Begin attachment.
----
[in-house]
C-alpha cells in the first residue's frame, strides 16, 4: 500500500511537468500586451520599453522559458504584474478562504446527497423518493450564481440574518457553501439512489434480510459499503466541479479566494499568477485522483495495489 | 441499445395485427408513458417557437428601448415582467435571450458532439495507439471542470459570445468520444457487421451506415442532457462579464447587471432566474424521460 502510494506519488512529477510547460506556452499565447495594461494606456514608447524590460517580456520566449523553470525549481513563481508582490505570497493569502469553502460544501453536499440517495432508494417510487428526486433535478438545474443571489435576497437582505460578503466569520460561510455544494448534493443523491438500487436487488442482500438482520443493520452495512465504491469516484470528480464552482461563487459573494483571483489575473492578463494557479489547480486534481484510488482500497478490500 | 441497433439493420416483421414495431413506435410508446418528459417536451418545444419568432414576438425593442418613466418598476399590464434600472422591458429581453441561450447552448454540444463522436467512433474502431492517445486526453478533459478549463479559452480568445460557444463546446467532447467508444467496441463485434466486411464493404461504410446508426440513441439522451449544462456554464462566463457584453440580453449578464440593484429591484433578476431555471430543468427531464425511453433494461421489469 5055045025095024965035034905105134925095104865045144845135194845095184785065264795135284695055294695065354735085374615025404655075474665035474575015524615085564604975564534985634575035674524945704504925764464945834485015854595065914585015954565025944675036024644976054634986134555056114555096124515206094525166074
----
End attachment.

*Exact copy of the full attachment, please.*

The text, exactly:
[in-house]
C-alpha cells in the first residue's frame, strides 16, 4: 500500500511537468500586451520599453522559458504584474478562504446527497423518493450564481440574518457553501439512489434480510459499503466541479479566494499568477485522483495495489 | 441499445395485427408513458417557437428601448415582467435571450458532439495507439471542470459570445468520444457487421451506415442532457462579464447587471432566474424521460 502510494506519488512529477510547460506556452499565447495594461494606456514608447524590460517580456520566449523553470525549481513563481508582490505570497493569502469553502460544501453536499440517495432508494417510487428526486433535478438545474443571489435576497437582505460578503466569520460561510455544494448534493443523491438500487436487488442482500438482520443493520452495512465504491469516484470528480464552482461563487459573494483571483489575473492578463494557479489547480486534481484510488482500497478490500 | 441497433439493420416483421414495431413506435410508446418528459417536451418545444419568432414576438425593442418613466418598476399590464434600472422591458429581453441561450447552448454540444463522436467512433474502431492517445486526453478533459478549463479559452480568445460557444463546446467532447467508444467496441463485434466486411464493404461504410446508426440513441439522451449544462456554464462566463457584453440580453449578464440593484429591484433578476431555471430543468427531464425511453433494461421489469 5055045025095024965035034905105134925095104865045144845135194845095184785065264795135284695055294695065354735085374615025404655075474665035474575015524615085564604975564534985634575035674524945704504925764464945834485015854595065914585015954565025944675036024644976054634986134555056114555096124515206094525166074